“Agrees With”

More often than you’d expect, I’m made to feel as if it was just yesterday that I started exploring contract language, not 20-plus years ago. Today’s example of that is agrees with. It’s basic verb structure, but one I’d never thought about until I was today years old.

Here are some examples:

Seller hereby covenants and agrees with Buyer that during the period from the date hereof to the Closing or the earlier termination of this Agreement in accordance with Section 7.1 (the “Interim Period”), except as otherwise contemplated by this Agreement (including as contemplated by the Reorganization and including the transactions contemplated by the Merger Agreement ) or agreed by Buyer, each Ameri Company shall conduct its business in the Ordinary Course of Business …

The Company represents and warrants to, and agrees with, the Agent that as of (1) the date of this Agreement, (2) each Issuance Notice Date, (3) each Settlement Date, (4) each Triggering Event Date (as defined below) and (5) as of each Time of Sale …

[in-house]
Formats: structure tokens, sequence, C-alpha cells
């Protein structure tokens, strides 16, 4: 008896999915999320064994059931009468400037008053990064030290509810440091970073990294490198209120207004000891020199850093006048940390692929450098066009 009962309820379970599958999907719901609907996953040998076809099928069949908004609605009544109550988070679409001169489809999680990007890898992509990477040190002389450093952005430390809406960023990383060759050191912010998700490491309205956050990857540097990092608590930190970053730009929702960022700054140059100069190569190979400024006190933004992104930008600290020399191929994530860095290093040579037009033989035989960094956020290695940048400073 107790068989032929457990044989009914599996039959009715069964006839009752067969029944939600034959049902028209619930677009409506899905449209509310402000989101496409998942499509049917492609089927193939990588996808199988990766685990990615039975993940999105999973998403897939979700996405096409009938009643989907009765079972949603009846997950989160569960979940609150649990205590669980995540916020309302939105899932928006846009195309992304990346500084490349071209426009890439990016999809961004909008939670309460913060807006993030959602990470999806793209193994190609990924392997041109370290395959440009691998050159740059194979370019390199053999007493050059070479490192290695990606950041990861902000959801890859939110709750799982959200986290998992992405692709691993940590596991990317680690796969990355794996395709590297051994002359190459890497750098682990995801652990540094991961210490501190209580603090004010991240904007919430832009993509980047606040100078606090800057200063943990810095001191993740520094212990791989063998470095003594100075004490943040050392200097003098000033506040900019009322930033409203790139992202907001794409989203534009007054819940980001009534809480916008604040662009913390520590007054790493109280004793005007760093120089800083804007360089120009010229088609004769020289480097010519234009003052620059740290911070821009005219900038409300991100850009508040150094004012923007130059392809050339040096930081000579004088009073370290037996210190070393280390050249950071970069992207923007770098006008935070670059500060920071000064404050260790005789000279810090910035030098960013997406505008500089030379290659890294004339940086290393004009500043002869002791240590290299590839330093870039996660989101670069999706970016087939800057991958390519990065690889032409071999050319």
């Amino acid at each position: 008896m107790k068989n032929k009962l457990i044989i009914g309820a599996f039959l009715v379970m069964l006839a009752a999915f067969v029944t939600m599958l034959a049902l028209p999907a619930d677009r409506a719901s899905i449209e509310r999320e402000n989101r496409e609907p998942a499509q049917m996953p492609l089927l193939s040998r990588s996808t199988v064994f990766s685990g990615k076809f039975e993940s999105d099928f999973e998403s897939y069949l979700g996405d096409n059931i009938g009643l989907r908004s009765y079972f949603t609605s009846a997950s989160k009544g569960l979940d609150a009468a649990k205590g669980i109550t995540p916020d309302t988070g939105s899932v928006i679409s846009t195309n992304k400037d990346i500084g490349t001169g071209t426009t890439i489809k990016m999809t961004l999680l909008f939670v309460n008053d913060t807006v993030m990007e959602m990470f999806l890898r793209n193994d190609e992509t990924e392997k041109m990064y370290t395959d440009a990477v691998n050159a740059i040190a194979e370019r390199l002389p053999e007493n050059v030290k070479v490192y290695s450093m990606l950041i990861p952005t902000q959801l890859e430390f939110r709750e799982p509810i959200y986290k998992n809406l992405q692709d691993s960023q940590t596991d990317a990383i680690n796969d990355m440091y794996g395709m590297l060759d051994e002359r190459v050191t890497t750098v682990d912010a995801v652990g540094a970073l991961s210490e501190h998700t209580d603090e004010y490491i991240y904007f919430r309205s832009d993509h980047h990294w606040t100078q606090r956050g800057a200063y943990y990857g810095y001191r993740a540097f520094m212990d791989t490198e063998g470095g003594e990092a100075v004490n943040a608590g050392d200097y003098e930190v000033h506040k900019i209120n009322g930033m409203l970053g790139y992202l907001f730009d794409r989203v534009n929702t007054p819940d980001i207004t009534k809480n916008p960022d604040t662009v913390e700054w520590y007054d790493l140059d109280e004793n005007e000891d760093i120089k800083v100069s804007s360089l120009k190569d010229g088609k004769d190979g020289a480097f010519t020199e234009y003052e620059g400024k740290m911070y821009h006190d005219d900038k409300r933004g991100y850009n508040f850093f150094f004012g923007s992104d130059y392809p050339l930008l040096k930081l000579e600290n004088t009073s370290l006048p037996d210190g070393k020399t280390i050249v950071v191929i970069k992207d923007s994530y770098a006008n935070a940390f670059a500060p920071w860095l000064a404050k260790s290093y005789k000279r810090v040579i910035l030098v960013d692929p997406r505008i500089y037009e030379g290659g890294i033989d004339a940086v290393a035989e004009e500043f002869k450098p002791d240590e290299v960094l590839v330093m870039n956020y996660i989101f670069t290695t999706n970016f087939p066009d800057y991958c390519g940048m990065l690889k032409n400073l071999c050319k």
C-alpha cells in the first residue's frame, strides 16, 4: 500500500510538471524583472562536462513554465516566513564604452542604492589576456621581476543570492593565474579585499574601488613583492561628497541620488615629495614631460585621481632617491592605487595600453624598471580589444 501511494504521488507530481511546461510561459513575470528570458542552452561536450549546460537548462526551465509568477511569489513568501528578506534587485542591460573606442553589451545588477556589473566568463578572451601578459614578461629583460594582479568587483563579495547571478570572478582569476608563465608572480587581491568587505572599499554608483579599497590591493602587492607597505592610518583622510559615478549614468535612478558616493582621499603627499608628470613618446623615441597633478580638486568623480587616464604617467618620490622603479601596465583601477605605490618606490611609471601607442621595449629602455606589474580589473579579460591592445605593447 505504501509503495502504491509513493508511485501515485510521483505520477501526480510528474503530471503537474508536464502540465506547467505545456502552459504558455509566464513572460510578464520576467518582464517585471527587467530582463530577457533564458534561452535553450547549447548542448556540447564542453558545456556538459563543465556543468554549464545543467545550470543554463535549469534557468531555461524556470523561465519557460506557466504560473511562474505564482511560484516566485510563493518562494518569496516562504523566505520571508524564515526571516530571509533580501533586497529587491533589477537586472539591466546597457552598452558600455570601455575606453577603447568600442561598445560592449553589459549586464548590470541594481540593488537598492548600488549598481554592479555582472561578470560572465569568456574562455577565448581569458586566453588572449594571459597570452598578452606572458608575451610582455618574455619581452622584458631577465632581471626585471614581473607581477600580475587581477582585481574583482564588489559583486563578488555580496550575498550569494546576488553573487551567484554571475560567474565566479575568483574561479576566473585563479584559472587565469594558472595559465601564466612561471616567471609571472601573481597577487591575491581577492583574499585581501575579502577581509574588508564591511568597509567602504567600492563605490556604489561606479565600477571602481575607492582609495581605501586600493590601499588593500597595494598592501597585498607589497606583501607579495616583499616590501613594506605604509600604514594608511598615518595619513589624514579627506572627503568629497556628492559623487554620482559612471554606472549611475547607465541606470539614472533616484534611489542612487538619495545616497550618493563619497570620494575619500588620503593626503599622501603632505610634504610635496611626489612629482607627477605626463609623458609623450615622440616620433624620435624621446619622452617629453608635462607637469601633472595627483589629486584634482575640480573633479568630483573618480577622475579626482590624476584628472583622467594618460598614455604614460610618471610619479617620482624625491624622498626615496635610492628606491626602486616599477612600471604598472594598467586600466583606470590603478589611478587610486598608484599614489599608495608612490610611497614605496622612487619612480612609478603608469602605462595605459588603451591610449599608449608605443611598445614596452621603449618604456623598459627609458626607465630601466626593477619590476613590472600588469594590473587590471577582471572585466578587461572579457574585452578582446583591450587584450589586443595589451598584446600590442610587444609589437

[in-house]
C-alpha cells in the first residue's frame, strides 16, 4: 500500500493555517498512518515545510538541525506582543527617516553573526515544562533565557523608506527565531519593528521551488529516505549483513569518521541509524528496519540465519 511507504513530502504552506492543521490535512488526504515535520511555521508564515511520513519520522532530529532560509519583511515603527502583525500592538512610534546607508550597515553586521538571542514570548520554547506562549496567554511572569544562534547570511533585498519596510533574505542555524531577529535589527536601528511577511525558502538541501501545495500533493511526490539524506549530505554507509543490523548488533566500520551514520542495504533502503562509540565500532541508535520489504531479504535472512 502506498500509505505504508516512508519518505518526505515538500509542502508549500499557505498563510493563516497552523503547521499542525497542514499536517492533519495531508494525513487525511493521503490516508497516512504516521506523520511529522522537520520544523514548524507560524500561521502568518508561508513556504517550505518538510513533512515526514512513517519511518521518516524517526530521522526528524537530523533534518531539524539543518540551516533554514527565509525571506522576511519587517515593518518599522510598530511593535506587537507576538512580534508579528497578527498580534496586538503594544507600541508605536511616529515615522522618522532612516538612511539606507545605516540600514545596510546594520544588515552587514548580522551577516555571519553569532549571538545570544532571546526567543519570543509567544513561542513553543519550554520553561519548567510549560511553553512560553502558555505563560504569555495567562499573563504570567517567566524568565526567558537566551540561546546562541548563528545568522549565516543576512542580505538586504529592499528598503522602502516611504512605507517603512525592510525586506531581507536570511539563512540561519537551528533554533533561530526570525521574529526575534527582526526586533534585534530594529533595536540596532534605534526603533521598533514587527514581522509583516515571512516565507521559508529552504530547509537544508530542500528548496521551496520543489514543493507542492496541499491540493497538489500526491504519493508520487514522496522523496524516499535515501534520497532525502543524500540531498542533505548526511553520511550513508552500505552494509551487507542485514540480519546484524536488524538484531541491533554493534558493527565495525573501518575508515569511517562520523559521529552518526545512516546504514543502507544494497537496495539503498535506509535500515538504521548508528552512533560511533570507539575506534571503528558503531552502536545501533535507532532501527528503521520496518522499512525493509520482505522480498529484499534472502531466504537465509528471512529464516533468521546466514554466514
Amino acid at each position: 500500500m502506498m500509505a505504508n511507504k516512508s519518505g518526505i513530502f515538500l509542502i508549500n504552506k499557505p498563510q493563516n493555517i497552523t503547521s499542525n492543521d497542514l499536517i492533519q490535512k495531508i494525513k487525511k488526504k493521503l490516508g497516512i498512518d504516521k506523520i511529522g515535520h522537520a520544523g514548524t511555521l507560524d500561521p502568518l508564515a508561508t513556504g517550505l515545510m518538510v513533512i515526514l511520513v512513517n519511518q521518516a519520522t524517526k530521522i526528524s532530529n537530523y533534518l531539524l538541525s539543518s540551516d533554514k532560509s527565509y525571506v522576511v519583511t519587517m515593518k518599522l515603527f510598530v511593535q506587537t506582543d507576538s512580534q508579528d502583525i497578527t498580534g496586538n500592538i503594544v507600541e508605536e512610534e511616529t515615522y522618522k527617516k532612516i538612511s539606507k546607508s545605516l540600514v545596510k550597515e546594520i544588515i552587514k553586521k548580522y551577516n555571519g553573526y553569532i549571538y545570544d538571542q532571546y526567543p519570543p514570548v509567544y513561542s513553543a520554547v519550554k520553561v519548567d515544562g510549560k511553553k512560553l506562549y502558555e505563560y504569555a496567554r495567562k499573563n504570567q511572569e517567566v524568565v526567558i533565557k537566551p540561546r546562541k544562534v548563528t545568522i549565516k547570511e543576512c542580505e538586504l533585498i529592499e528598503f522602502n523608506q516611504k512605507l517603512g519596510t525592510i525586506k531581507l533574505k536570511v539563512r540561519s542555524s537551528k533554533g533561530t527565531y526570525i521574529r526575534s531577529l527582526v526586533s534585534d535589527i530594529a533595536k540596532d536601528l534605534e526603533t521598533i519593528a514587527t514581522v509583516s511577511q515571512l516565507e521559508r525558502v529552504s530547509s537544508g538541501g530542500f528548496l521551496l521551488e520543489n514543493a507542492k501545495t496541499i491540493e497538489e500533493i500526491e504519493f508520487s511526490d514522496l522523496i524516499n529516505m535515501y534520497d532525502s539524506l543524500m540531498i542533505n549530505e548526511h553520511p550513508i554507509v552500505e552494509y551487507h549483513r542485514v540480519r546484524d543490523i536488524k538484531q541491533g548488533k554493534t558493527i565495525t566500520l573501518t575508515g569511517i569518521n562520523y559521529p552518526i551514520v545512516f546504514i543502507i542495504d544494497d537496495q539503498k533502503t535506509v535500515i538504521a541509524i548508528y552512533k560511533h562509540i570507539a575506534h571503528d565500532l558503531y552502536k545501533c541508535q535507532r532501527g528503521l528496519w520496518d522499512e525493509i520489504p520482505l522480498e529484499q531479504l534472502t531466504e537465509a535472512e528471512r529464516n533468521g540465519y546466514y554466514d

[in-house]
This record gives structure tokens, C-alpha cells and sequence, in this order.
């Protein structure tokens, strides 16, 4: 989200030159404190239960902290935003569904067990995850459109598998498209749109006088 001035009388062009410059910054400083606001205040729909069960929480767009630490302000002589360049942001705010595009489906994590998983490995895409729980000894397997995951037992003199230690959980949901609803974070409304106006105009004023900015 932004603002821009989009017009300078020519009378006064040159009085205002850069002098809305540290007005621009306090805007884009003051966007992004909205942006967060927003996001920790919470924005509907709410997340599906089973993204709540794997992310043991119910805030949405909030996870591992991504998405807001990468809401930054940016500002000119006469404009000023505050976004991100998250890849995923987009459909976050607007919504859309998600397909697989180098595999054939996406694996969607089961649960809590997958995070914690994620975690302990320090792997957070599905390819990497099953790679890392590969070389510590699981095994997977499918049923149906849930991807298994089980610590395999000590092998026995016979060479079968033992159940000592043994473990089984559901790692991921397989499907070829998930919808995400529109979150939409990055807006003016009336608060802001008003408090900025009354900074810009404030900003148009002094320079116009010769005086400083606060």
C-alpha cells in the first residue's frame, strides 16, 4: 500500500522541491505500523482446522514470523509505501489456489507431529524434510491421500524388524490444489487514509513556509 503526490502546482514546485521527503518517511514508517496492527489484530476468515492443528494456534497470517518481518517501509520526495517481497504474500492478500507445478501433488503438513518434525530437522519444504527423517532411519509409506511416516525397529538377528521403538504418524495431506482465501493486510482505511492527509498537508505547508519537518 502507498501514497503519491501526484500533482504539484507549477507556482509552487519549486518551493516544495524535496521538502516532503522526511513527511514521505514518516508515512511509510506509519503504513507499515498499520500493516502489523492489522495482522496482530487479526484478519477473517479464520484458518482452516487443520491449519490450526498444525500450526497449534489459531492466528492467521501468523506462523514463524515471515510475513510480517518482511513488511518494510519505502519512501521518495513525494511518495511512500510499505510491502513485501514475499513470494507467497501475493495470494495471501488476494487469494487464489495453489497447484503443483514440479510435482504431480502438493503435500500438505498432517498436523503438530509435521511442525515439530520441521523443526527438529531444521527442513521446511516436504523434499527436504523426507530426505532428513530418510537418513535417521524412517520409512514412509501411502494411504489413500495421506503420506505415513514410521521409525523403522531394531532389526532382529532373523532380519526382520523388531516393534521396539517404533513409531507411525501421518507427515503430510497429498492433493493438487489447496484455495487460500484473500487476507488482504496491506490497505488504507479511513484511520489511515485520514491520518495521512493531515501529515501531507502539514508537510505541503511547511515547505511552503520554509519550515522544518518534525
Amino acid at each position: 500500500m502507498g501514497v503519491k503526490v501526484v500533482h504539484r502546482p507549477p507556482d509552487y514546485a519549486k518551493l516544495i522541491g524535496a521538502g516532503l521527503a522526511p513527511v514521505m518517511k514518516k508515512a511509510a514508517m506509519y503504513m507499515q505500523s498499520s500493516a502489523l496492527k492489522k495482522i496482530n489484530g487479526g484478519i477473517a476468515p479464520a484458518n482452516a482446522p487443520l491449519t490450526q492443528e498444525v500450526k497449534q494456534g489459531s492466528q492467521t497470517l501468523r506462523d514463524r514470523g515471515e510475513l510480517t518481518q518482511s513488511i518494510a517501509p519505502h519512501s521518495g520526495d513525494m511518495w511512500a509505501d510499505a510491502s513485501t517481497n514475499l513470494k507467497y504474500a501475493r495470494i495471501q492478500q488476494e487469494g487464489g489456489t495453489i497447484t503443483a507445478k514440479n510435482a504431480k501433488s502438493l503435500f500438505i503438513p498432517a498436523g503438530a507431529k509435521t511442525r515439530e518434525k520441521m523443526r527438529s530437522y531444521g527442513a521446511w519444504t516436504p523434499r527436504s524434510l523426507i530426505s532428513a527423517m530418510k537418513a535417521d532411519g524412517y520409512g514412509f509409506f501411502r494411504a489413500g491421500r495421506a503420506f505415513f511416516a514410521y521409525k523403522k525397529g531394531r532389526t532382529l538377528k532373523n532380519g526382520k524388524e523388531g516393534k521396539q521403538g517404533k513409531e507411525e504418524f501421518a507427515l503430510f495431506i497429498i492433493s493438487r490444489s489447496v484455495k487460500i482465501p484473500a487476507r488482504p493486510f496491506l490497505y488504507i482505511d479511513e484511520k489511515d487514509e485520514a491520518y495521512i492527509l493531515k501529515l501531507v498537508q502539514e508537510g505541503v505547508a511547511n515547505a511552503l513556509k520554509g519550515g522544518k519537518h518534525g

… each of the Guarantors hereby agrees with the Administrative Agent , the Lenders, the Hedge Banks and the Cash Management Banks as follows: …

It’s basic, but it isn’t complicated. A agrees with B that means the same thing as A and B agree that. And both are examples of … throat clearing! As MSCD ¶ 3.27 says:

A throat-clearing verb structure can be mistaken for the principal verb structure of a sentence. … But throat-clearing verb structures are neutralized by the verb structure that follows, so all that throat-clearing accomplishes is to suggest a general assent to the rest of the sentence. That assent is redundant, because the essence of a contract is that the parties assent to everything in the body of the contract.

So in the first example above, the only verb structure we care about is each Ameri Company shall conduct.

The second example needs serious help, because it purports to make statements of fact on the date of the agreement and on subsequent dates. A statement of a future fact should always be structured as something else. Perhaps an obligation, perhaps a termination provision, perhaps something else—it depends on the circumstances.

And the third example is entirely redundant.


About the author

Ken Adams is the leading authority on how to say clearly whatever you want to say in a contract. He’s author of A Manual of Style for Contract Drafting, and he offers online and in-person training around the world. He’s also chief content officer of LegalSifter, Inc., a company that combines artificial intelligence and expertise to assist with review of contracts.